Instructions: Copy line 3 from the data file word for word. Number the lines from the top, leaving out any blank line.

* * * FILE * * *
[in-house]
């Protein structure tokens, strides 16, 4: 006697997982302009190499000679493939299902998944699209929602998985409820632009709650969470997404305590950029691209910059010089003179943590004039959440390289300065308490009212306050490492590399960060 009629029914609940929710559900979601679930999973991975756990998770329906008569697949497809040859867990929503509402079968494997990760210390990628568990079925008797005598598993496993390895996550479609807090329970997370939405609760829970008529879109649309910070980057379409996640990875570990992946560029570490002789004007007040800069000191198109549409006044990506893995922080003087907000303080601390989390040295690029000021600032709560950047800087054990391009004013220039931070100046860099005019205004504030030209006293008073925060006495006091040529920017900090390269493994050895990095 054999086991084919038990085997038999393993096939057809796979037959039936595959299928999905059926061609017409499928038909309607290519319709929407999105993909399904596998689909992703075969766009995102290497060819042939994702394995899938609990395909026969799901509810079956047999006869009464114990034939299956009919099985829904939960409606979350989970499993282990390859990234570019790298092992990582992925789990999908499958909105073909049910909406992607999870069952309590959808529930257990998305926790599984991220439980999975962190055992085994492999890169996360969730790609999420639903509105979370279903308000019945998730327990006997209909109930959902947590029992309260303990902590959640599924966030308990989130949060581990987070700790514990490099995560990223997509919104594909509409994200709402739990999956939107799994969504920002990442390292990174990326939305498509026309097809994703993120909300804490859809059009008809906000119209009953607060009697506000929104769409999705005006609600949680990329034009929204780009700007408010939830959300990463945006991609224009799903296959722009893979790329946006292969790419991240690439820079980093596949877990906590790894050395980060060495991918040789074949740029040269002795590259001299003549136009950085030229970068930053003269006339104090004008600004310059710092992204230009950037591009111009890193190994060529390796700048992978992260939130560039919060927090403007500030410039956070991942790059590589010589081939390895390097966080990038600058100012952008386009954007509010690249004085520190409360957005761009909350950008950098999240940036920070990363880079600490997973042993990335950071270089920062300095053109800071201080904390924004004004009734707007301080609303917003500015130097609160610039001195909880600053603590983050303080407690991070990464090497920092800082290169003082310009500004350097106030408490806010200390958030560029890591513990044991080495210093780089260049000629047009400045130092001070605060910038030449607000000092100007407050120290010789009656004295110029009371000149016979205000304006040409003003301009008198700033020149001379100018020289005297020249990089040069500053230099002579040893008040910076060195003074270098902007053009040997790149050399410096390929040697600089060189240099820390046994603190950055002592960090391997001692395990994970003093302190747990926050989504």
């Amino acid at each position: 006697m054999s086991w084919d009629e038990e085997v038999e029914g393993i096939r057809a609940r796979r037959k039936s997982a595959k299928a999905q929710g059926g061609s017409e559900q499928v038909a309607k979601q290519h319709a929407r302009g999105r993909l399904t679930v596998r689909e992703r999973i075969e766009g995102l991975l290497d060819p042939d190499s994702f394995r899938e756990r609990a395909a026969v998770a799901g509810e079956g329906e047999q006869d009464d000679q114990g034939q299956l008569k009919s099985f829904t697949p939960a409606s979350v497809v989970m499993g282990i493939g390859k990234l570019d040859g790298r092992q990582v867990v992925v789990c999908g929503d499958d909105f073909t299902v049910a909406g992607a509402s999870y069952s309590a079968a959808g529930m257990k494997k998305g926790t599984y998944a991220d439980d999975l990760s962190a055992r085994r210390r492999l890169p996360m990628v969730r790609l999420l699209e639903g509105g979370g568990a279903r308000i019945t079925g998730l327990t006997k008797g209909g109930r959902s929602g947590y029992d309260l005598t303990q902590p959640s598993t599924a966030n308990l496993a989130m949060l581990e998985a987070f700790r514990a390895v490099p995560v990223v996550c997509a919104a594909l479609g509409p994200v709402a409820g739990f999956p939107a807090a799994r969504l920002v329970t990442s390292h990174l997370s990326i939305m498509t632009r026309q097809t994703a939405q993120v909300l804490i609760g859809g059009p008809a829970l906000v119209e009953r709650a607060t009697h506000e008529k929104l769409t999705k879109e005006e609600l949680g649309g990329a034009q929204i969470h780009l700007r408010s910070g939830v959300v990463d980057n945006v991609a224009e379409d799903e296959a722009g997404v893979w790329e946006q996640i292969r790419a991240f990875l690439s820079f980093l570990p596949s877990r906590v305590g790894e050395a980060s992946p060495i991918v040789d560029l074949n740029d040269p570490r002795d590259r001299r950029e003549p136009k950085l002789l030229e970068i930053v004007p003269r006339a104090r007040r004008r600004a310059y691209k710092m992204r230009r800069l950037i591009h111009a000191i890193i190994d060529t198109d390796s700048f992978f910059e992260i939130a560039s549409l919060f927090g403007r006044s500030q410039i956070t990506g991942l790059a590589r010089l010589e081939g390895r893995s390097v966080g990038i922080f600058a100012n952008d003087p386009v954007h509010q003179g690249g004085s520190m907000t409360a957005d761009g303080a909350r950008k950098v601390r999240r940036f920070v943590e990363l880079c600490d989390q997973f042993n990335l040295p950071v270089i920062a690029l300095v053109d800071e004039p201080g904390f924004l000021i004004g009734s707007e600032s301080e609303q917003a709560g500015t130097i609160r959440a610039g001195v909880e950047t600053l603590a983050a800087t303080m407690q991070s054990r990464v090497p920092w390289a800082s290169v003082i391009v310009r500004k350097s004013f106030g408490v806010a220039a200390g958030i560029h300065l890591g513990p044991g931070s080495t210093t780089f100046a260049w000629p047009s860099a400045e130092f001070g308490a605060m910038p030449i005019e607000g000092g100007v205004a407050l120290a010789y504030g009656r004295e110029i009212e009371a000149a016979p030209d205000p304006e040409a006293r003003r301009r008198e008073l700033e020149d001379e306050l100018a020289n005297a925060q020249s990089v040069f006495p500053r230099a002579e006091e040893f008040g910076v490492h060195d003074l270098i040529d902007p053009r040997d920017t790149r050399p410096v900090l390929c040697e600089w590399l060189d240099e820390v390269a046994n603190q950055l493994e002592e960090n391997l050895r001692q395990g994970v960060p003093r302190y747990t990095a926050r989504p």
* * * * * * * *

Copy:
């Amino acid at each position: 006697m054999s086991w084919d009629e038990e085997v038999e029914g393993i096939r057809a609940r796979r037959k039936s997982a595959k299928a999905q929710g059926g061609s017409e559900q499928v038909a309607k979601q290519h319709a929407r302009g999105r993909l399904t679930v596998r689909e992703r999973i075969e766009g995102l991975l290497d060819p042939d190499s994702f394995r899938e756990r609990a395909a026969v998770a799901g509810e079956g329906e047999q006869d009464d000679q114990g034939q299956l008569k009919s099985f829904t697949p939960a409606s979350v497809v989970m499993g282990i493939g390859k990234l570019d040859g790298r092992q990582v867990v992925v789990c999908g929503d499958d909105f073909t299902v049910a909406g992607a509402s999870y069952s309590a079968a959808g529930m257990k494997k998305g926790t599984y998944a991220d439980d999975l990760s962190a055992r085994r210390r492999l890169p996360m990628v969730r790609l999420l699209e639903g509105g979370g568990a279903r308000i019945t079925g998730l327990t006997k008797g209909g109930r959902s929602g947590y029992d309260l005598t303990q902590p959640s598993t599924a966030n308990l496993a989130m949060l581990e998985a987070f700790r514990a390895v490099p995560v990223v996550c997509a919104a594909l479609g509409p994200v709402a409820g739990f999956p939107a807090a799994r969504l920002v329970t990442s390292h990174l997370s990326i939305m498509t632009r026309q097809t994703a939405q993120v909300l804490i609760g859809g059009p008809a829970l906000v119209e009953r709650a607060t009697h506000e008529k929104l769409t999705k879109e005006e609600l949680g649309g990329a034009q929204i969470h780009l700007r408010s910070g939830v959300v990463d980057n945006v991609a224009e379409d799903e296959a722009g997404v893979w790329e946006q996640i292969r790419a991240f990875l690439s820079f980093l570990p596949s877990r906590v305590g790894e050395a980060s992946p060495i991918v040789d560029l074949n740029d040269p570490r002795d590259r001299r950029e003549p136009k950085l002789l030229e970068i930053v004007p003269r006339a104090r007040r004008r600004a310059y691209k710092m992204r230009r800069l950037i591009h111009a000191i890193i190994d060529t198109d390796s700048f992978f910059e992260i939130a560039s549409l919060f927090g403007r006044s500030q410039i956070t990506g991942l790059a590589r010089l010589e081939g390895r893995s390097v966080g990038i922080f600058a100012n952008d003087p386009v954007h509010q003179g690249g004085s520190m907000t409360a957005d761009g303080a909350r950008k950098v601390r999240r940036f920070v943590e990363l880079c600490d989390q997973f042993n990335l040295p950071v270089i920062a690029l300095v053109d800071e004039p201080g904390f924004l000021i004004g009734s707007e600032s301080e609303q917003a709560g500015t130097i609160r959440a610039g001195v909880e950047t600053l603590a983050a800087t303080m407690q991070s054990r990464v090497p920092w390289a800082s290169v003082i391009v310009r500004k350097s004013f106030g408490v806010a220039a200390g958030i560029h300065l890591g513990p044991g931070s080495t210093t780089f100046a260049w000629p047009s860099a400045e130092f001070g308490a605060m910038p030449i005019e607000g000092g100007v205004a407050l120290a010789y504030g009656r004295e110029i009212e009371a000149a016979p030209d205000p304006e040409a006293r003003r301009r008198e008073l700033e020149d001379e306050l100018a020289n005297a925060q020249s990089v040069f006495p500053r230099a002579e006091e040893f008040g910076v490492h060195d003074l270098i040529d902007p053009r040997d920017t790149r050399p410096v900090l390929c040697e600089w590399l060189d240099e820390v390269a046994n603190q950055l493994e002592e960090n391997l050895r001692q395990g994970v960060p003093r302190y747990t990095a926050r989504p």